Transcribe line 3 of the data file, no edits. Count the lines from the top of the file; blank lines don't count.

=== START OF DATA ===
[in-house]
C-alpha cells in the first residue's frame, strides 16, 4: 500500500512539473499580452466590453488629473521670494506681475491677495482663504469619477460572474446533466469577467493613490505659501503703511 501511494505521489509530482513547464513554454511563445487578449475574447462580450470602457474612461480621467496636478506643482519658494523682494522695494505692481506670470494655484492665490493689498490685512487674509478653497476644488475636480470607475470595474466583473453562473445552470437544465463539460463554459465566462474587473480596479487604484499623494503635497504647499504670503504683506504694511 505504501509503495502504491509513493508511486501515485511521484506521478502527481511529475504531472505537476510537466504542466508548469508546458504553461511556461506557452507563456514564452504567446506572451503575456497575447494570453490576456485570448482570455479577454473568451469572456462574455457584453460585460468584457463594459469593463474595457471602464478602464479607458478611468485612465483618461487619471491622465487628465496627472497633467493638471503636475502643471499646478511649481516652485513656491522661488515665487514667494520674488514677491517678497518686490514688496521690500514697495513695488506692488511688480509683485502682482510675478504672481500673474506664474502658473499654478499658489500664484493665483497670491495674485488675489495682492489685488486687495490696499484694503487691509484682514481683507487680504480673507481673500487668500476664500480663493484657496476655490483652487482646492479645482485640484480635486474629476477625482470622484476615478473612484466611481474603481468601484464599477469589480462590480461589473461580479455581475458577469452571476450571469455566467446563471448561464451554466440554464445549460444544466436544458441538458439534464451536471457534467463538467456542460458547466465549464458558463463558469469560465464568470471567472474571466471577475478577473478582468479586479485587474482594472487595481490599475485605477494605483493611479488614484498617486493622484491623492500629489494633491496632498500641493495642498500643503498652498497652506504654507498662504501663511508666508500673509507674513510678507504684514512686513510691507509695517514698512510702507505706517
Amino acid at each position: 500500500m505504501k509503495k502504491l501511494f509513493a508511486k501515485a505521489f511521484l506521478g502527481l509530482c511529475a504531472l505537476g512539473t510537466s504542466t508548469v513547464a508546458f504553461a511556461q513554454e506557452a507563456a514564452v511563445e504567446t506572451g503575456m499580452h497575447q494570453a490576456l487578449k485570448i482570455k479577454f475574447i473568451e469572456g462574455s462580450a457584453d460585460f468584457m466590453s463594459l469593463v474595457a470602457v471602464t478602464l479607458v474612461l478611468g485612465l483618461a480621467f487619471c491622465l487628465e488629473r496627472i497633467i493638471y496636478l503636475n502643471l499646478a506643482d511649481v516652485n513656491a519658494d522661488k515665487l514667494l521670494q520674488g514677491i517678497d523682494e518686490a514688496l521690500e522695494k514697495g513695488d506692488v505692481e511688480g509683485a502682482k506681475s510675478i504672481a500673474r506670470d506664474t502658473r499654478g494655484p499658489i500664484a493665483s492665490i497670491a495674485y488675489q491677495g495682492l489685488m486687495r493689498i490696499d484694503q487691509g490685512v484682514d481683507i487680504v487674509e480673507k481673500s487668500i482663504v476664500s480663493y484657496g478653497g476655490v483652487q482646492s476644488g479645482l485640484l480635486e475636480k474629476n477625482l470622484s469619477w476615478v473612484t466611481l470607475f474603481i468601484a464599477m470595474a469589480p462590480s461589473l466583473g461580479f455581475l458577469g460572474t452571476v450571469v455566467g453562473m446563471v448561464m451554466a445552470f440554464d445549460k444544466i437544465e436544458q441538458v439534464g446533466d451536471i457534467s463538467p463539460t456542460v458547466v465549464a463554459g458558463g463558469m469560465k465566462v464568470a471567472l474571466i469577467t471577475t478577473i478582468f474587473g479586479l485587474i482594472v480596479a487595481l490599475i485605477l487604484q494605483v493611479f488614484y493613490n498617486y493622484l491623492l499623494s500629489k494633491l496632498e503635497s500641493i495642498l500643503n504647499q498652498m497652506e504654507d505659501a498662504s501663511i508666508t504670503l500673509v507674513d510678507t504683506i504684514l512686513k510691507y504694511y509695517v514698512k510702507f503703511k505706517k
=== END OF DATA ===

Amino acid at each position: 500500500m505504501k509503495k502504491l501511494f509513493a508511486k501515485a505521489f511521484l506521478g502527481l509530482c511529475a504531472l505537476g512539473t510537466s504542466t508548469v513547464a508546458f504553461a511556461q513554454e506557452a507563456a514564452v511563445e504567446t506572451g503575456m499580452h497575447q494570453a490576456l487578449k485570448i482570455k479577454f475574447i473568451e469572456g462574455s462580450a457584453d460585460f468584457m466590453s463594459l469593463v474595457a470602457v471602464t478602464l479607458v474612461l478611468g485612465l483618461a480621467f487619471c491622465l487628465e488629473r496627472i497633467i493638471y496636478l503636475n502643471l499646478a506643482d511649481v516652485n513656491a519658494d522661488k515665487l514667494l521670494q520674488g514677491i517678497d523682494e518686490a514688496l521690500e522695494k514697495g513695488d506692488v505692481e511688480g509683485a502682482k506681475s510675478i504672481a500673474r506670470d506664474t502658473r499654478g494655484p499658489i500664484a493665483s492665490i497670491a495674485y488675489q491677495g495682492l489685488m486687495r493689498i490696499d484694503q487691509g490685512v484682514d481683507i487680504v487674509e480673507k481673500s487668500i482663504v476664500s480663493y484657496g478653497g476655490v483652487q482646492s476644488g479645482l485640484l480635486e475636480k474629476n477625482l470622484s469619477w476615478v473612484t466611481l470607475f474603481i468601484a464599477m470595474a469589480p462590480s461589473l466583473g461580479f455581475l458577469g460572474t452571476v450571469v455566467g453562473m446563471v448561464m451554466a445552470f440554464d445549460k444544466i437544465e436544458q441538458v439534464g446533466d451536471i457534467s463538467p463539460t456542460v458547466v465549464a463554459g458558463g463558469m469560465k465566462v464568470a471567472l474571466i469577467t471577475t478577473i478582468f474587473g479586479l485587474i482594472v480596479a487595481l490599475i485605477l487604484q494605483v493611479f488614484y493613490n498617486y493622484l491623492l499623494s500629489k494633491l496632498e503635497s500641493i495642498l500643503n504647499q498652498m497652506e504654507d505659501a498662504s501663511i508666508t504670503l500673509v507674513d510678507t504683506i504684514l512686513k510691507y504694511y509695517v514698512k510702507f503703511k505706517k